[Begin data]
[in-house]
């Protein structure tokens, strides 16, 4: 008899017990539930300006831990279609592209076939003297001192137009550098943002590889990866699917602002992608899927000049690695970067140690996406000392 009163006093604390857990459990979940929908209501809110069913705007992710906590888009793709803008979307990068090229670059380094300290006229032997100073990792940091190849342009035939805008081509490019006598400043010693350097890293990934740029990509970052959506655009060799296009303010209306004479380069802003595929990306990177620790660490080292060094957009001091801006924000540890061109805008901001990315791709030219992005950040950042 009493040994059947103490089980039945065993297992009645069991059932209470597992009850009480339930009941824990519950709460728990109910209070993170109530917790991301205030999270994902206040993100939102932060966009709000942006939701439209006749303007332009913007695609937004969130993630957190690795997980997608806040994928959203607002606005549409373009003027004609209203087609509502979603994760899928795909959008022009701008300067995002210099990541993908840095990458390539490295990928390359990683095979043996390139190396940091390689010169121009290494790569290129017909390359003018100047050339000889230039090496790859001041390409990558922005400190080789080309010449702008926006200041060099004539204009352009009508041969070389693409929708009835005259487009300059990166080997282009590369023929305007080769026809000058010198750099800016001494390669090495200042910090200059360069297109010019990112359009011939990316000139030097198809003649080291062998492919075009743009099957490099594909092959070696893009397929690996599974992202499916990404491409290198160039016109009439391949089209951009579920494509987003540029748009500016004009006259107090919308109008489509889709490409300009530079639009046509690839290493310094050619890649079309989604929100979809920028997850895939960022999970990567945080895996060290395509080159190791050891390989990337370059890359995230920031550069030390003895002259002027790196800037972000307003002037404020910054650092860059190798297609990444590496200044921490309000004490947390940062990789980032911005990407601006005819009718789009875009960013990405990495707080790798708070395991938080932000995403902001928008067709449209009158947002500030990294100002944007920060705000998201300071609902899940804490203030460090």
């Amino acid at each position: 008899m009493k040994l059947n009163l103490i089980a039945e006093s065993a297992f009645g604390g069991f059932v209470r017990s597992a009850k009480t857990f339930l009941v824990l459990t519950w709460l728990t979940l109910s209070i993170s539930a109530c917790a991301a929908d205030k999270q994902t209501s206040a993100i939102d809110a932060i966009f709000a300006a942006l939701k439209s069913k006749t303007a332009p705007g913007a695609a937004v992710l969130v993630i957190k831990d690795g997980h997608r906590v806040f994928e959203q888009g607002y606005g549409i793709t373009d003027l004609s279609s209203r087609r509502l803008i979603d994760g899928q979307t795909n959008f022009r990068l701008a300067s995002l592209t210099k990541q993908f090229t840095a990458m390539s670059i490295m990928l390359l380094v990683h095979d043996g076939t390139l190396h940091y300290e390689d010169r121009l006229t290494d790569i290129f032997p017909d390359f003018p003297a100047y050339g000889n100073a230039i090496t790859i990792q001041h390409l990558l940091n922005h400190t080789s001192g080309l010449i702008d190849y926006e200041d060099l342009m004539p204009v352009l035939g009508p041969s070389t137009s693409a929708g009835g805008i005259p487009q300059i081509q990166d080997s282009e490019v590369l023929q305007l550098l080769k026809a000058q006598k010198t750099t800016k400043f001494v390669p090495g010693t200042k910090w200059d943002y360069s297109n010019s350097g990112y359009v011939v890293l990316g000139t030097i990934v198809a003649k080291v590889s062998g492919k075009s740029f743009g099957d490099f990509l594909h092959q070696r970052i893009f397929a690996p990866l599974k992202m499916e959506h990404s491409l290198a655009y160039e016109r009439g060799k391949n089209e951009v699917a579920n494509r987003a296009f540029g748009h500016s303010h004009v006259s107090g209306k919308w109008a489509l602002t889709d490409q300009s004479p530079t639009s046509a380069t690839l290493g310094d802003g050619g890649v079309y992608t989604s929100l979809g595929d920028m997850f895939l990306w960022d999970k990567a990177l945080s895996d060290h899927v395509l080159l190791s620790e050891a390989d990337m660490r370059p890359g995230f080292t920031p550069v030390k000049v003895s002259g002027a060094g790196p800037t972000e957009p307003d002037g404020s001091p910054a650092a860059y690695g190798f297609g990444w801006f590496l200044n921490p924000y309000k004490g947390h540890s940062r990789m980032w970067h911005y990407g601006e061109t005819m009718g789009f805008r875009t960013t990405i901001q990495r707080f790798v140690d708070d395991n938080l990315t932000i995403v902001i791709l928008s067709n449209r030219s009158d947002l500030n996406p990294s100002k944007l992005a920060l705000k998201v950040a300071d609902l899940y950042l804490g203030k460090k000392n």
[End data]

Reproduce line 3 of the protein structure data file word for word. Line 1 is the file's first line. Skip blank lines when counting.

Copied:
């Amino acid at each position: 008899m009493k040994l059947n009163l103490i089980a039945e006093s065993a297992f009645g604390g069991f059932v209470r017990s597992a009850k009480t857990f339930l009941v824990l459990t519950w709460l728990t979940l109910s209070i993170s539930a109530c917790a991301a929908d205030k999270q994902t209501s206040a993100i939102d809110a932060i966009f709000a300006a942006l939701k439209s069913k006749t303007a332009p705007g913007a695609a937004v992710l969130v993630i957190k831990d690795g997980h997608r906590v806040f994928e959203q888009g607002y606005g549409i793709t373009d003027l004609s279609s209203r087609r509502l803008i979603d994760g899928q979307t795909n959008f022009r990068l701008a300067s995002l592209t210099k990541q993908f090229t840095a990458m390539s670059i490295m990928l390359l380094v990683h095979d043996g076939t390139l190396h940091y300290e390689d010169r121009l006229t290494d790569i290129f032997p017909d390359f003018p003297a100047y050339g000889n100073a230039i090496t790859i990792q001041h390409l990558l940091n922005h400190t080789s001192g080309l010449i702008d190849y926006e200041d060099l342009m004539p204009v352009l035939g009508p041969s070389t137009s693409a929708g009835g805008i005259p487009q300059i081509q990166d080997s282009e490019v590369l023929q305007l550098l080769k026809a000058q006598k010198t750099t800016k400043f001494v390669p090495g010693t200042k910090w200059d943002y360069s297109n010019s350097g990112y359009v011939v890293l990316g000139t030097i990934v198809a003649k080291v590889s062998g492919k075009s740029f743009g099957d490099f990509l594909h092959q070696r970052i893009f397929a690996p990866l599974k992202m499916e959506h990404s491409l290198a655009y160039e016109r009439g060799k391949n089209e951009v699917a579920n494509r987003a296009f540029g748009h500016s303010h004009v006259s107090g209306k919308w109008a489509l602002t889709d490409q300009s004479p530079t639009s046509a380069t690839l290493g310094d802003g050619g890649v079309y992608t989604s929100l979809g595929d920028m997850f895939l990306w960022d999970k990567a990177l945080s895996d060290h899927v395509l080159l190791s620790e050891a390989d990337m660490r370059p890359g995230f080292t920031p550069v030390k000049v003895s002259g002027a060094g790196p800037t972000e957009p307003d002037g404020s001091p910054a650092a860059y690695g190798f297609g990444w801006f590496l200044n921490p924000y309000k004490g947390h540890s940062r990789m980032w970067h911005y990407g601006e061109t005819m009718g789009f805008r875009t960013t990405i901001q990495r707080f790798v140690d708070d395991n938080l990315t932000i995403v902001i791709l928008s067709n449209r030219s009158d947002l500030n996406p990294s100002k944007l992005a920060l705000k998201v950040a300071d609902l899940y950042l804490g203030k460090k000392n």